How to help workers flourish

How to help workers flourish

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Labor Day celebrates labor unions as the protectors of workers against exploitation by “greedy” capitalists—corporations that allegedly would lock up workers in inhumane conditions in sweatshops at starvation wages, were it not for the labor unions.

But there is nothing to celebrate about today’s unions, as the exploitative corporations and valiant unions is a myth, which Big Labor perpetuates to protect the entitlements of its members who receive pay and benefits according to seniority, not according to productivity, and allegedly benefit from strict employment regulations. This has hardly led to the flourishing of workers, as the evidence from Canada over the past few decades show.

In Financial Post op-eds, both Philip Cross and Matthew Lau show that the union membership in Canada, particularly in the private sector, has dropped since the early 1990s, yet the real after-tax income has increased significantly in the same time period. Both writers convincingly argue that the sense of entitlement among unionized employees (still an overwhelming majority in the public sector) deters productivity and economic growth, and therefore, investment and creation of new jobs.

Minimum wage laws and employment regulations that unions champion also prevent those with lowest skill levels and the least experience from obtaining work, which condemns them to poverty, welfare, and low self-esteem—hardly conditions for flourishing.

While labor unions were originally founded for the legitimate purpose of improving working conditions and helping negotiate wages, they have long since substituted that purpose for entrenching the power of their leaders and the entitlements for their senior members.

Today’s labor unions in industrialized countries that operate on the principle of collectivism (e.g., forced membership, benefits regardless of performance) as opposed to justice, do not help workers flourish—to perform at their best for their own economic wellbeing, purpose, and enjoyment of life.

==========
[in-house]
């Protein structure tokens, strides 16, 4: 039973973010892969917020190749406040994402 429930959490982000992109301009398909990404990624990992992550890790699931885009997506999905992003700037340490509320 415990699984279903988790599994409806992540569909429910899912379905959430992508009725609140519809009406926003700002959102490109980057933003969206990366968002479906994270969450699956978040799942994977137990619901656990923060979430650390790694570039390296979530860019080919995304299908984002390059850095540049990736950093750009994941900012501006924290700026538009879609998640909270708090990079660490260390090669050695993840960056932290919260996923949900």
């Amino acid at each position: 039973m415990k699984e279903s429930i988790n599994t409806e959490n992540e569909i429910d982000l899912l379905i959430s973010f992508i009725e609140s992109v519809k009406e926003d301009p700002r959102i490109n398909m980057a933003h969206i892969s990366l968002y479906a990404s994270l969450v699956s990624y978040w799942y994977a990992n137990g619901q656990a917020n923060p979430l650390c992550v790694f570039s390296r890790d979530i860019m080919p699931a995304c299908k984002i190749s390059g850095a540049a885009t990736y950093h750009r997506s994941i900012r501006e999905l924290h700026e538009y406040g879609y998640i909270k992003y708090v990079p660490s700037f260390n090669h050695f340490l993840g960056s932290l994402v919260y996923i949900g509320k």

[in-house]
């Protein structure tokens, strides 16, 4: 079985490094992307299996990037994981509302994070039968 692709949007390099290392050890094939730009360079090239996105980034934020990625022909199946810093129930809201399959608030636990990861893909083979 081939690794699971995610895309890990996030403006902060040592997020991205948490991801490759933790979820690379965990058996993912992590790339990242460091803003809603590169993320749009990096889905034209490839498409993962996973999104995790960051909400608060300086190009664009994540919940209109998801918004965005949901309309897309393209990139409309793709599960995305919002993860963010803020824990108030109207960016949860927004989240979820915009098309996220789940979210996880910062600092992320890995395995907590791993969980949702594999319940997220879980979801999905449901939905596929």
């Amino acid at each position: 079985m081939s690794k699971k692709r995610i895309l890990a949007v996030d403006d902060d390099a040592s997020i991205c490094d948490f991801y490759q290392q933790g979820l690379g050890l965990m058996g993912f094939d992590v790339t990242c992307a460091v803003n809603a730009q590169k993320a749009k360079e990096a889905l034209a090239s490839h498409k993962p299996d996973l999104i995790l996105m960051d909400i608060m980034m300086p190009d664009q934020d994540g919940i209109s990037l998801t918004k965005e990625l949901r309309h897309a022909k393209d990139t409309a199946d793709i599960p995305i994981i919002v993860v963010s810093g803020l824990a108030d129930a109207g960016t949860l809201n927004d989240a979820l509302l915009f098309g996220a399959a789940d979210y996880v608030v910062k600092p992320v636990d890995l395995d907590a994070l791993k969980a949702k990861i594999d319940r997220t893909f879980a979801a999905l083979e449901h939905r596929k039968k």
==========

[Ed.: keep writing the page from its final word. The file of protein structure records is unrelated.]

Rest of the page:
The fundamental principle that we need to recognize to help all workers flourish, ignored by most labor unions and governments alike, is freedom. The principle of freedom implies two more specific principles: free markets and individual rights.

Freeing the markets from government control (such as minimum wage laws, licensing requirements for hair braiding, ride-sharing, and other jobs) would lead to significant wealth creation and economic growth—which would fuel increasing demand for labor and thus opportunities for workers. Any company not willing to pay and provide competitive wages and working conditions would lose in the competition for employees (which in turn would incentivize employees to upgrade their skills and knowledge to obtain better jobs).

The relative lack of freedom and more stringent government controls have hampered Canadian labor market performance (and workers’ flourishing) in comparison to the United States—despite Canadian government’s claims to the contrary, according to a recent Fraser Institute study, as reported by Charles Lammam and Brendan Sorge.

Individuals (and markets) cannot be truly free, unless their freedom is protected by the recognition of individual rights. While free markets require laissez-faire: the absence of government in the economy, the individual rights require active protection by government against the initiation of physical force and fraud by others.